(Supplied, pipa)
(Supplied, pipa)
  • A racing pigeon just sold for a record R20 million.
  • The normal price for a serious racing pigeon is usually up to R40,000.
  • The two-week bidding race included names from the USA, South Africa, Belgium, China and The Netherlands.

The "Lewis Hamilton of racing pigeons" was auctioned off online for a record R20 million on Sunday.

Two Chinese fanciers battled it out in the bidding contest for Armando, the "best Belgian long-distance pigeon of all time" according to Auction house Pipa.

During the final hour of the online auction, one bidder known as “XDDPO” had repeatedly upped their offer by €100,000 (around R1.6 million) , only for a second account, known as “Champ Team”, to put in bids of €2,000 (R40,000) more, the Guardian reported.

The auction started on Monday 4 March, and Armando's sale price was already at €300,000 (R4.9 million) after just a few minutes, Pipa – short for Pigeon Paradise - said on its website. It marked the start of an exciting two-week bidding race that involved many international names, from the USA, South Africa, Belgium, China and The Netherlands. 

The final bid of €1,252,000 (R20 million) smashed the previous record of €400,000 (R6.5 million) paid by Xing Wei, a Chinese property tycoon, in 2017.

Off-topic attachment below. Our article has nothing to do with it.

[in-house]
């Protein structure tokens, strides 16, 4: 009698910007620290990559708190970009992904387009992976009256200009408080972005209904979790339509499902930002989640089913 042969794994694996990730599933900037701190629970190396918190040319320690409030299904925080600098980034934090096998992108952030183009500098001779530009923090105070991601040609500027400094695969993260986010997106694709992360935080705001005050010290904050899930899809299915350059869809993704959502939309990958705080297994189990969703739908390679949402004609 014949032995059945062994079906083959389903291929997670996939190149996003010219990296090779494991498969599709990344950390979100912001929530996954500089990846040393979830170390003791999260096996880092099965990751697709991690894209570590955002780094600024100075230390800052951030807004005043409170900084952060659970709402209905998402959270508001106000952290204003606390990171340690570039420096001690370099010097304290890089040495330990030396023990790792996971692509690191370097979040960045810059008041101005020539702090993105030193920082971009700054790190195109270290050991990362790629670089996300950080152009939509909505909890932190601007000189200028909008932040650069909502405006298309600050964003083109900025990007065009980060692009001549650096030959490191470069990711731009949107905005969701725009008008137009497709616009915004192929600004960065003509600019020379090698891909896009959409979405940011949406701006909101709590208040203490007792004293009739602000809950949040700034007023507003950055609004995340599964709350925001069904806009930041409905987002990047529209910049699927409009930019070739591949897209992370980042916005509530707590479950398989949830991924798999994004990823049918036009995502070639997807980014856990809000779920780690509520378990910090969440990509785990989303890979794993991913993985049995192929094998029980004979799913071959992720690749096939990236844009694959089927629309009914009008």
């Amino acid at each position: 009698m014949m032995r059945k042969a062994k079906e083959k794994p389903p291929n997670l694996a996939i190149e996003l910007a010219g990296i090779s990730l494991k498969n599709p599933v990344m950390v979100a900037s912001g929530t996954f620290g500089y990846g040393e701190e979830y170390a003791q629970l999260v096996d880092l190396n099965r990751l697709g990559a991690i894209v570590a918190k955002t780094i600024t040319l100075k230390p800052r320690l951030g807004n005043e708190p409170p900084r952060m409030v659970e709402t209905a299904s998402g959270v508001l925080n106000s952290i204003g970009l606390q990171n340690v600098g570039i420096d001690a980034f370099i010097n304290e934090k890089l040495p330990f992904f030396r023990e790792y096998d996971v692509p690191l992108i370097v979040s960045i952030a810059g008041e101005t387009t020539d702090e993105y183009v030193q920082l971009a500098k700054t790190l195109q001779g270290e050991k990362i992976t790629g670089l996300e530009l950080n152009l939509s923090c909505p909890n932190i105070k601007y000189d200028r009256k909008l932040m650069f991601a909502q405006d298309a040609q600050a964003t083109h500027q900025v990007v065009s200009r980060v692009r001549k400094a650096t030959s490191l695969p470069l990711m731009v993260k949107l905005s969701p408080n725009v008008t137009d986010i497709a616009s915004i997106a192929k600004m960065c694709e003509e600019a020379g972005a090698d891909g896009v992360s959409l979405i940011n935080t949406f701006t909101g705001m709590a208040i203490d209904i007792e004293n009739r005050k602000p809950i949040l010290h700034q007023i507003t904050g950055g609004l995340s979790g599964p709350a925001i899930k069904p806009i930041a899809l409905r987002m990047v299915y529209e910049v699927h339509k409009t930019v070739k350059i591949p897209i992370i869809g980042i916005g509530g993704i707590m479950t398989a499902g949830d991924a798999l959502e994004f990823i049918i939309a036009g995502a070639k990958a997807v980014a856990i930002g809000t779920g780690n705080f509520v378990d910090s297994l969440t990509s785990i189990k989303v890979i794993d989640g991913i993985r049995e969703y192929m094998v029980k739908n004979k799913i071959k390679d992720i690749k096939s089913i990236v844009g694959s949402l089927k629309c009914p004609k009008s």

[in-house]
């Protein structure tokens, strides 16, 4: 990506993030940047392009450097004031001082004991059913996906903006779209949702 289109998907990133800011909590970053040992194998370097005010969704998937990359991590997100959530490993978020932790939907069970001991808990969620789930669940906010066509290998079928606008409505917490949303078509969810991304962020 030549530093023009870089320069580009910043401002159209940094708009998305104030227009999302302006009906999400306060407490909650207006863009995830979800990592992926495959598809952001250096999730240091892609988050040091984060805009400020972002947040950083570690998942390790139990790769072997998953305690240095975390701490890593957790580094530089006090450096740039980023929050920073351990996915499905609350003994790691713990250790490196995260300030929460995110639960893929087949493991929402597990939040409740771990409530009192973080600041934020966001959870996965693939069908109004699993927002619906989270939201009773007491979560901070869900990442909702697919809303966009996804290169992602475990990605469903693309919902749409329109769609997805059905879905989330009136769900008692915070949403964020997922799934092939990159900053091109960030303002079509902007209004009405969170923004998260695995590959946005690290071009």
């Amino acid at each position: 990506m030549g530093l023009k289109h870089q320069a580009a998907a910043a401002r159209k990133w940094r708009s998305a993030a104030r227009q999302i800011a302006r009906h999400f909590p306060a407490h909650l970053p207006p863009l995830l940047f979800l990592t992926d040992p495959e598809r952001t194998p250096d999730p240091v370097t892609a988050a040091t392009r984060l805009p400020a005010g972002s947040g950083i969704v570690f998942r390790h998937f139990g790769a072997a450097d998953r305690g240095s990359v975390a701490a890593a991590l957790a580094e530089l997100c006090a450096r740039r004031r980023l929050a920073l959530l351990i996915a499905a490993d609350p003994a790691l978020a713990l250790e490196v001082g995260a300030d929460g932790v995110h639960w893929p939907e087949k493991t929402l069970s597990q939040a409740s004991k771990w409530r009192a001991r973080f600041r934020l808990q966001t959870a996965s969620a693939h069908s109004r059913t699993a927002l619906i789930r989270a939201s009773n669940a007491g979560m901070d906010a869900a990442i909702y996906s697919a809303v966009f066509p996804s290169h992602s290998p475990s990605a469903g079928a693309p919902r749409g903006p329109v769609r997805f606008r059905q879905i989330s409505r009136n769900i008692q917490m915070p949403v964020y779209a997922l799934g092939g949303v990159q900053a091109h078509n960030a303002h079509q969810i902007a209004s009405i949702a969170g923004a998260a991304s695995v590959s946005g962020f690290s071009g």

An elite group of Chinese pigeon fanciers have pushed the prices of racing birds to record highs, the Financial Times reported last year. 

"It was unreal, the feeling - it was something out of this world," Nikolaas Gyselbrecht, the CEO of Pipa, told the BBC of the moment someone put down a bid of more than €1m. "In our wildest dreams, we had never hoped for a price like that. We hoped for around €400,000 to €500,000, and we only dreamed of €600,000."

The usual price for a racing pigeon is around €2,500 (R40,000), Gyselbrecht added.

Gyselbrecht says that racing pigeons can carry on having chicks until they're about 10, and live up to 20.

It's likely Armando's new owners will breed him and race his progeny.

Previous owner Joël Verschoot, 63, from Ingelmunster in west Flanders, told the Guardian Armando was born to be a champion but he had never dreamed of such a huge sum being paid for it.

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